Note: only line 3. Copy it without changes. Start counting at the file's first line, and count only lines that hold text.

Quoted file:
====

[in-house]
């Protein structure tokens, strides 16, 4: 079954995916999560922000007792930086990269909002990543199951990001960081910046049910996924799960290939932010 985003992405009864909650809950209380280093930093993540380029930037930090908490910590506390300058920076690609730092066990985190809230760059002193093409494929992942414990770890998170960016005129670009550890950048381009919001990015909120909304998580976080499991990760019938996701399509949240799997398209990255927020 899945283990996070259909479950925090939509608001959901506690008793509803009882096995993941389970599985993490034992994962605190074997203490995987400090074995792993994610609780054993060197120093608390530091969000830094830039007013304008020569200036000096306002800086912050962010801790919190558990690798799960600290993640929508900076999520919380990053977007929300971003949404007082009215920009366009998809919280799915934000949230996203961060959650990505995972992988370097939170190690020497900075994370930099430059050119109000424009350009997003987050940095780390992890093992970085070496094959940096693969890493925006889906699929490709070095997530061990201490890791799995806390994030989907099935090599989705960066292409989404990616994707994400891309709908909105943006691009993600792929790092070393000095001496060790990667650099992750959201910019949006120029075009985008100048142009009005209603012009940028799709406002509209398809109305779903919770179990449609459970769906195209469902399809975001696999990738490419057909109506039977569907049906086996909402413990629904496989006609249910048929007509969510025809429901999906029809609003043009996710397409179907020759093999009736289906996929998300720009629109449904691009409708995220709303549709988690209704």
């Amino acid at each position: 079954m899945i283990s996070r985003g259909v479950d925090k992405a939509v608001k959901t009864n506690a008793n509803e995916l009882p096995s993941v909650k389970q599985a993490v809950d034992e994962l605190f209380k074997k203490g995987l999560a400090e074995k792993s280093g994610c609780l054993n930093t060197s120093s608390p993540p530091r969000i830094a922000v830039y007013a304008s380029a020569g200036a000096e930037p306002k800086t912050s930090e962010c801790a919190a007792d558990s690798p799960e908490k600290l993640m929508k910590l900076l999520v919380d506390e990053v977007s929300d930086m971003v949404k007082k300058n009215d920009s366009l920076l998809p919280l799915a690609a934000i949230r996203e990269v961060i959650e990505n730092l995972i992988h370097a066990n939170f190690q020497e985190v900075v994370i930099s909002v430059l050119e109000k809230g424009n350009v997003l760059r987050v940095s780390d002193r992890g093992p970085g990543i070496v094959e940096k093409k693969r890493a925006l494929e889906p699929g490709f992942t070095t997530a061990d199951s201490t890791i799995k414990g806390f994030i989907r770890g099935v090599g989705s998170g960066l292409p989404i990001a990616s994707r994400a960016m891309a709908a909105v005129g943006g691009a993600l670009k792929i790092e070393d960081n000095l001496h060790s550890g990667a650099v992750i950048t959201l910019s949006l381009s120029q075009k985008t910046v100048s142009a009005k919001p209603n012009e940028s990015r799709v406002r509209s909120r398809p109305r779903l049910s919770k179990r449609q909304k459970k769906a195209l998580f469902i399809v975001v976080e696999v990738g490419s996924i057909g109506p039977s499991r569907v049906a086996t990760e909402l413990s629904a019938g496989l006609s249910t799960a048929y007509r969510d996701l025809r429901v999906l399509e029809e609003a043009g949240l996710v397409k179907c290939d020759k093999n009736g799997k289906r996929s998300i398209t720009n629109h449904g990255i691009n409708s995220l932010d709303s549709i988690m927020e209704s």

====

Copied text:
């Amino acid at each position: 079954m899945i283990s996070r985003g259909v479950d925090k992405a939509v608001k959901t009864n506690a008793n509803e995916l009882p096995s993941v909650k389970q599985a993490v809950d034992e994962l605190f209380k074997k203490g995987l999560a400090e074995k792993s280093g994610c609780l054993n930093t060197s120093s608390p993540p530091r969000i830094a922000v830039y007013a304008s380029a020569g200036a000096e930037p306002k800086t912050s930090e962010c801790a919190a007792d558990s690798p799960e908490k600290l993640m929508k910590l900076l999520v919380d506390e990053v977007s929300d930086m971003v949404k007082k300058n009215d920009s366009l920076l998809p919280l799915a690609a934000i949230r996203e990269v961060i959650e990505n730092l995972i992988h370097a066990n939170f190690q020497e985190v900075v994370i930099s909002v430059l050119e109000k809230g424009n350009v997003l760059r987050v940095s780390d002193r992890g093992p970085g990543i070496v094959e940096k093409k693969r890493a925006l494929e889906p699929g490709f992942t070095t997530a061990d199951s201490t890791i799995k414990g806390f994030i989907r770890g099935v090599g989705s998170g960066l292409p989404i990001a990616s994707r994400a960016m891309a709908a909105v005129g943006g691009a993600l670009k792929i790092e070393d960081n000095l001496h060790s550890g990667a650099v992750i950048t959201l910019s949006l381009s120029q075009k985008t910046v100048s142009a009005k919001p209603n012009e940028s990015r799709v406002r509209s909120r398809p109305r779903l049910s919770k179990r449609q909304k459970k769906a195209l998580f469902i399809v975001v976080e696999v990738g490419s996924i057909g109506p039977s499991r569907v049906a086996t990760e909402l413990s629904a019938g496989l006609s249910t799960a048929y007509r969510d996701l025809r429901v999906l399509e029809e609003a043009g949240l996710v397409k179907c290939d020759k093999n009736g799997k289906r996929s998300i398209t720009n629109h449904g990255i691009n409708s995220l932010d709303s549709i988690m927020e209704s």